provides a basic DE without depending on KDE libraries — most notably
the Plasma engine on which KDE's desktop, panel, and widget system are based.
Razor-qt was started in 2010, but development picked up after the
project migrated from SourceForge to Github in July 2011. The
latest release is version 0.4, which dropped on December 12. In addition
to the sources available through Github, there are package repositories provided for Ubuntu, Fedora,
OpenSUSE, Arch Linux, and Agilia, along with ebuilds for Gentoo. The dependencies are few, including Qt4 (no more specific notes as to which version), X, libudev, and libmagick.
The Razor-qt environment is lightweight, perhaps even spartan, but slick. It provides a panel (configurable for either top or bottom placement), a system menu, and a collection of essential panel applets (clock, window list, system tray, etc.). It does not include a window manager, but it is capable of cooperating with "any modern WM from fwwm2 to KWin" — although the project developers recommend Openbox. The project also recommends an assortment of Qt-based applications to flesh out the system, all of which also come without KDE dependencies.
At first launch, Razor-qt asks the user which window manager to use.
Razor-qt relies on other components for things like drawing the desktop
background and desktop icons, so some of the desktop look will
depend on which
window and file managers are being used.
If GTK+ options are chosen,
those tools may not quite match the Qt look-and-feel of the rest of the
environment. The 0.4 release advertises its support for Freedesktop.org's
"XDG" cross-desktop standards (which it implements in a reusable qtxdg library). It seems to observe the XDG base directory, menu, cursor theme, icon theme, and .desktop launcher specifications — through the window manager it also picks up support for other useful specifications, such as drag-and-drop.
The result is a desktop environment that is more-or-less usable for everyday tasks, although there are still missing and incomplete features. For example, there is a screensaver plug-in, but it only supports locking the screen by clicking on a panel button; there is no automatic time-out. Settings are divided up between two applications, one for the desktop and one for the session, but neither contains font preferences, widget themes, or several other categories one might expect. Still, the set of bundled utilities continues to grow —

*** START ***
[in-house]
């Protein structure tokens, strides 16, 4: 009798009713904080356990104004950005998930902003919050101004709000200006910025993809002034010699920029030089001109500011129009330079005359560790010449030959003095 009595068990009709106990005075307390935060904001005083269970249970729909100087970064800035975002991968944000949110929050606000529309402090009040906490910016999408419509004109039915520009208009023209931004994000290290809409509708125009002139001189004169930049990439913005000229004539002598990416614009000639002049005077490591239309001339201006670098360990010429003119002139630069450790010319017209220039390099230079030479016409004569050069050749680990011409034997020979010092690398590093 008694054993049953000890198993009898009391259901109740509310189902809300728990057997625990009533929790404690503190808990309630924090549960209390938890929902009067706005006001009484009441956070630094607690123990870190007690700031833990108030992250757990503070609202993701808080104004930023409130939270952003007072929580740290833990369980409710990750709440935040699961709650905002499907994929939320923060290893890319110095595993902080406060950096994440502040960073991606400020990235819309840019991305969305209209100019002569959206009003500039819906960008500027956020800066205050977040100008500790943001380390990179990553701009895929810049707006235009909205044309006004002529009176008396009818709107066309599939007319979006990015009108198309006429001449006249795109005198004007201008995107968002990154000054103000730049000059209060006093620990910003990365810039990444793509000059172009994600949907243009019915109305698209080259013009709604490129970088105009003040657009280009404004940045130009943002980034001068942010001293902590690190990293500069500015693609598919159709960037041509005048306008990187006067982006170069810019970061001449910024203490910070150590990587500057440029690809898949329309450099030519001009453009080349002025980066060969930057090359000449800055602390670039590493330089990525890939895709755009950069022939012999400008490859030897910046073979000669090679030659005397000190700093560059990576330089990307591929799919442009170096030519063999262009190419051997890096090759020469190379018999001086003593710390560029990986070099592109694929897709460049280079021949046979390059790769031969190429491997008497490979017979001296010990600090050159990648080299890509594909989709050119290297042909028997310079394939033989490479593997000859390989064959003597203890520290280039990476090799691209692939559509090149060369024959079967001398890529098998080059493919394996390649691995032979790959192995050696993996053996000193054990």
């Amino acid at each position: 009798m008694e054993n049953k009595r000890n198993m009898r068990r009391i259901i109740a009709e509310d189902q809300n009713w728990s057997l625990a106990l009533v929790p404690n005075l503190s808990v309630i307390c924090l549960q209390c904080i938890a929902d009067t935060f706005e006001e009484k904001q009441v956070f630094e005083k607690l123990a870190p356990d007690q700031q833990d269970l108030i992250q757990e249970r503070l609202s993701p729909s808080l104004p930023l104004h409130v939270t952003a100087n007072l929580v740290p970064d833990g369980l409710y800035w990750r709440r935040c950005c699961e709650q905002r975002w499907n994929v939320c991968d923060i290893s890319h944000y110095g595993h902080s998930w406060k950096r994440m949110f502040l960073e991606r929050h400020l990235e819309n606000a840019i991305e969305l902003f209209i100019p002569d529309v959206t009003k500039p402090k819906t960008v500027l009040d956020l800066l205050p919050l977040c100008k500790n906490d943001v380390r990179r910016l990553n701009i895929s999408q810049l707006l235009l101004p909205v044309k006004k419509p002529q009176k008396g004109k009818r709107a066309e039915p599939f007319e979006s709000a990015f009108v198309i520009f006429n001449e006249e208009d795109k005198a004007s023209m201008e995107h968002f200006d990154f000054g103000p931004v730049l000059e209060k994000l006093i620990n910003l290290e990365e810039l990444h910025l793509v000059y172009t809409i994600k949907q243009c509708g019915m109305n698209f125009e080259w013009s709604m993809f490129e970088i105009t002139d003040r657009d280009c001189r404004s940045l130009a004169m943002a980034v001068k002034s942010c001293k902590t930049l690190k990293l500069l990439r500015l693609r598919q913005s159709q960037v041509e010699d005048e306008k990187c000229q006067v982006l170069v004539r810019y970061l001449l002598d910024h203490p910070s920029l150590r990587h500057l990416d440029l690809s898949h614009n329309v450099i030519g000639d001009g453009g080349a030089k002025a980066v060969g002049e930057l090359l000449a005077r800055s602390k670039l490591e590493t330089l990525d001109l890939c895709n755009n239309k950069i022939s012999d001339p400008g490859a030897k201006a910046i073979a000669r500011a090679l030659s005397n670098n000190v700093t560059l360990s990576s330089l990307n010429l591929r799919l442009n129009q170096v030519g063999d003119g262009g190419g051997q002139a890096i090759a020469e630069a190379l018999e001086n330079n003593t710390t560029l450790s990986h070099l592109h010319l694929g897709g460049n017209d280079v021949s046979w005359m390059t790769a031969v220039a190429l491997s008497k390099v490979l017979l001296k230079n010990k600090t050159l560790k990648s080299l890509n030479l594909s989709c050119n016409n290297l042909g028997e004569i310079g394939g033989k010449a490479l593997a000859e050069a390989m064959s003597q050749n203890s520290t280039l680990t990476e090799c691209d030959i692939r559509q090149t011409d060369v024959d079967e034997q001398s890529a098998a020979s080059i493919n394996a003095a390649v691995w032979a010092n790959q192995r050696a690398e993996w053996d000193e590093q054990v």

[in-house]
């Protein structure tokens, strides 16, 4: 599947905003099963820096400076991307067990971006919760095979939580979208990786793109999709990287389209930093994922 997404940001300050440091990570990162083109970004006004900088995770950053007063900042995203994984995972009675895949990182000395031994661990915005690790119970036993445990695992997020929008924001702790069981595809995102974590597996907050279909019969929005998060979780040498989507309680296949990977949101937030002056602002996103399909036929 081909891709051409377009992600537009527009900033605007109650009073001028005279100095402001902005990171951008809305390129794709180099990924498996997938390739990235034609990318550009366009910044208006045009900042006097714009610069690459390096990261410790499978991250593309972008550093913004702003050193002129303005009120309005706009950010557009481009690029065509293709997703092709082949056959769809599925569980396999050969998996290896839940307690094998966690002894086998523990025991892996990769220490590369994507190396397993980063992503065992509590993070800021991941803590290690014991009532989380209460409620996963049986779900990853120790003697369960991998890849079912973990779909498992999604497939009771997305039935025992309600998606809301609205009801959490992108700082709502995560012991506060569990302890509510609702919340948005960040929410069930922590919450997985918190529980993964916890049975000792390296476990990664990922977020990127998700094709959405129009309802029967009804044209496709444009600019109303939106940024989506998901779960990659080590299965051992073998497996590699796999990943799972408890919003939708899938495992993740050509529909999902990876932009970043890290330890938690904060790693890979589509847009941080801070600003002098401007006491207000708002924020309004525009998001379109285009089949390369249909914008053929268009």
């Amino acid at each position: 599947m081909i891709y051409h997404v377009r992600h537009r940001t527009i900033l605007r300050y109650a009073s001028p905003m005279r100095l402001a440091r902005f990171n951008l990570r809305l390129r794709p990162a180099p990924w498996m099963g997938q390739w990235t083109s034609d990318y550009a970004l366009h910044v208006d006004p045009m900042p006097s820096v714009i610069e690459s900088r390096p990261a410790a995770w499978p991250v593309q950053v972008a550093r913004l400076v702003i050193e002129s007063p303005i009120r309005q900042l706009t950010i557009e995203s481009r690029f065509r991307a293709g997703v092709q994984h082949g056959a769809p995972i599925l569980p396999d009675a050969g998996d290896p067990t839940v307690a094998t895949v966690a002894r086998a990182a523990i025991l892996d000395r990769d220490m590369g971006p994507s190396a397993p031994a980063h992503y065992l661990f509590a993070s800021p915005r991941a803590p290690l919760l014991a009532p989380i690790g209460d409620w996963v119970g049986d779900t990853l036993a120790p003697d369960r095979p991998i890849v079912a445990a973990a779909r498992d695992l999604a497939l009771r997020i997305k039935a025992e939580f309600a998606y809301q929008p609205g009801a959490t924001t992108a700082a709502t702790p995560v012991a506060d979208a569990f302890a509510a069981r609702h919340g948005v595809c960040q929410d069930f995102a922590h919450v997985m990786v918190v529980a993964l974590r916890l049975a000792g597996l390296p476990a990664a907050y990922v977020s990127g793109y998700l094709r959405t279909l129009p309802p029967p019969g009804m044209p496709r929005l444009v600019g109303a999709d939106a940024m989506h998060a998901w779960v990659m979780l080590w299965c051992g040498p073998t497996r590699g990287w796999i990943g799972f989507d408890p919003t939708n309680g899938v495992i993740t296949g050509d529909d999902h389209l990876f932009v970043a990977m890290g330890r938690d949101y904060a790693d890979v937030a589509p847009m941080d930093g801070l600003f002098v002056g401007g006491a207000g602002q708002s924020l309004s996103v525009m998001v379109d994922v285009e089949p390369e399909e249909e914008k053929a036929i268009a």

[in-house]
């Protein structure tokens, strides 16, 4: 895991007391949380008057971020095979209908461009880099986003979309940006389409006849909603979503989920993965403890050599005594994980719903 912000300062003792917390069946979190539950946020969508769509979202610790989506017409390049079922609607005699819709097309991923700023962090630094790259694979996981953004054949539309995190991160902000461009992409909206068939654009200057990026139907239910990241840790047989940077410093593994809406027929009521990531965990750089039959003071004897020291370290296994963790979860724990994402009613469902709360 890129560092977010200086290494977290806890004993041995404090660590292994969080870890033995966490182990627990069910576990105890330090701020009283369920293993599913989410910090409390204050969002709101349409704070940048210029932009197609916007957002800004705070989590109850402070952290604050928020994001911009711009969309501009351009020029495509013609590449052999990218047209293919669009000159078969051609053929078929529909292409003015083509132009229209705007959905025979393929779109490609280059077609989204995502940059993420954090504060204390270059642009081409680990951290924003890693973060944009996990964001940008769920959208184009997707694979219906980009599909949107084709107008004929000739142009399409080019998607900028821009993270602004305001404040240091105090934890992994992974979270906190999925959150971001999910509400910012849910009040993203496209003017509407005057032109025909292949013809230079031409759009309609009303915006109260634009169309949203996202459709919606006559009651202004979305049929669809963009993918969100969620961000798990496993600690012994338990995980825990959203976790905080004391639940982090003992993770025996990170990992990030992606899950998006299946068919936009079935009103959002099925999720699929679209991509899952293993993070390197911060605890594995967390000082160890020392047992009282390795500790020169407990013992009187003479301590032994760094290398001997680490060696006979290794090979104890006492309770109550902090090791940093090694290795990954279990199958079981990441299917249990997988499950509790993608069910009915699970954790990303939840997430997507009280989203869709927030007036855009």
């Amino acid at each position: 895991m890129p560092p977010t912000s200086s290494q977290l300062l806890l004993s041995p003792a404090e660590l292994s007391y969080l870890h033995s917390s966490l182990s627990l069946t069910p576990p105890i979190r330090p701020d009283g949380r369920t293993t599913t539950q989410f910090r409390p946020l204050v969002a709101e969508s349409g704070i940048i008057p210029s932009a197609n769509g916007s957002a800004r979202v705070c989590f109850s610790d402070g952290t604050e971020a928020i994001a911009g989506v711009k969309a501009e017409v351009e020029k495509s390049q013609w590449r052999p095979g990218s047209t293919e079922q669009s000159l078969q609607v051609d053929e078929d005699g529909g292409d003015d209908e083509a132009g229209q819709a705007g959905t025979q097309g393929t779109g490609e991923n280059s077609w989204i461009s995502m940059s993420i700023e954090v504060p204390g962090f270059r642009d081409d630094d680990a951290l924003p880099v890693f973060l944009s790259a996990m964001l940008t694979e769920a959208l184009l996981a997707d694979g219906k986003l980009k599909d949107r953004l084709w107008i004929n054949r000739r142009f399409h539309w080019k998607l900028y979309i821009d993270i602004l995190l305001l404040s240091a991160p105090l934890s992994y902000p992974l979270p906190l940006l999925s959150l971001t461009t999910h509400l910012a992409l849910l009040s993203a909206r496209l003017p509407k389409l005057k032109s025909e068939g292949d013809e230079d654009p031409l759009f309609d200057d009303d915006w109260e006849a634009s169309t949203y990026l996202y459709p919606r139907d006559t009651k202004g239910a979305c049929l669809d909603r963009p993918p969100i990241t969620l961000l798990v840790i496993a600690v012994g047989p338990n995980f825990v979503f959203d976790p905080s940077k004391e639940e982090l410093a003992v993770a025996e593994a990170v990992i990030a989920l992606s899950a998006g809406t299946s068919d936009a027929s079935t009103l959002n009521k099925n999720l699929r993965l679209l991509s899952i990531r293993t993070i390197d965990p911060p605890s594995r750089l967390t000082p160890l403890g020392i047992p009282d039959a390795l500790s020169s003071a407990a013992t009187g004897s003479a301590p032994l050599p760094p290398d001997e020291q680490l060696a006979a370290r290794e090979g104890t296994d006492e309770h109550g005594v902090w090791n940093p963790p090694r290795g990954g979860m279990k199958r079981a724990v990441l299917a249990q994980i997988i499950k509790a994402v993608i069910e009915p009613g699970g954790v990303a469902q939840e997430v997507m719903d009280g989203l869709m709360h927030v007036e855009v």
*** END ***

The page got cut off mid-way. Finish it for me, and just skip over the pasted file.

it now includes a clipboard, keyboard manager, and battery status applet,
all of which are still listed as third-party add-ons on the applications
Razor-qt works with multiple monitors. As it does not
implement the "overlay" effect that GNOME Shell, Unity, and Cinnamon use to
bring up the window switcher or application search functions, there are
fewer bugs reported in relation to its multi-monitor support. Current
support is basic, but there are feature requests asking
Razor-qt is also commendable for providing API documentation, even at such an early stage in its development. The documentation includes references for the DE's XDG implementations and for its original desktop environment and session classes. That will no doubt come in handy for attracting new contributors.
It is hard to go into much more detail about Razor-qt's environment, because it is (quite intentionally) so simple. The project's home page gives "simplicity, speed, and an intuitive interface" as its goals, along with the ability to run on "weak machines." It does the job without fanfare. The GTK+-based lightweight DEs offer a more complete package at the moment, but they have a considerable head start as well. The Qt framework encompasses more than GTK+ does, so as the project progresses, it is reasonable to expect it to catch up, without piling on too many additional dependencies or custom libraries.
There seems to be an implicit "should we switch?" question behind most of the blog reviews published about Cinnamon, Razor-qt, and other alternative desktop projects. The short answer is "no," of course: both are still very wet behind the ears, which means missing pieces and instabilities. The more interesting question is what each of the projects means for the Linux desktop ecosystem. Neither has a firm roadmap published, but there are potentially interesting implications to both projects.
First, with the arrival of Cinnamon, hopefully it is clear at this point that GNOME users' criticisms about GNOME Shell cannot all be dismissed solely as "fear of change." The extensions community and all-out forks like Cinnamon implement specific feature changes (application menus, window lists, relocation of the clock and notifications) unavailable when GNOME Shell debuted, and hopefully they will be accepted (even if not adopted as defaults) by the upstream developers. The usability concerns about "large screen" desktops versus "small screen" tablets are not quite as easily solved, but if no one tries then no progress is possible. Cinnamon's existence clarifies that someone can like GNOME 3 technology, but still make a valid argument that there is more than one way to implement a usable desktop with it.
Razor-qt, for its part, offers application developers the tantalizing possibility of clarifying the distinction between KDE and Qt, which are too often confused by users. Simply providing users with another choice — and in this case, a substantially different one than Xfce and LXDE — is empowering to those users, but it can also serve to push the Qt project ahead. The qtxdg library is one example, and probably will not be the last. On top of that, additional platforms equal more testing, and as Qt makes a play for embedded devices, the more diverse its ecosystem, the better it will do.
to post comments)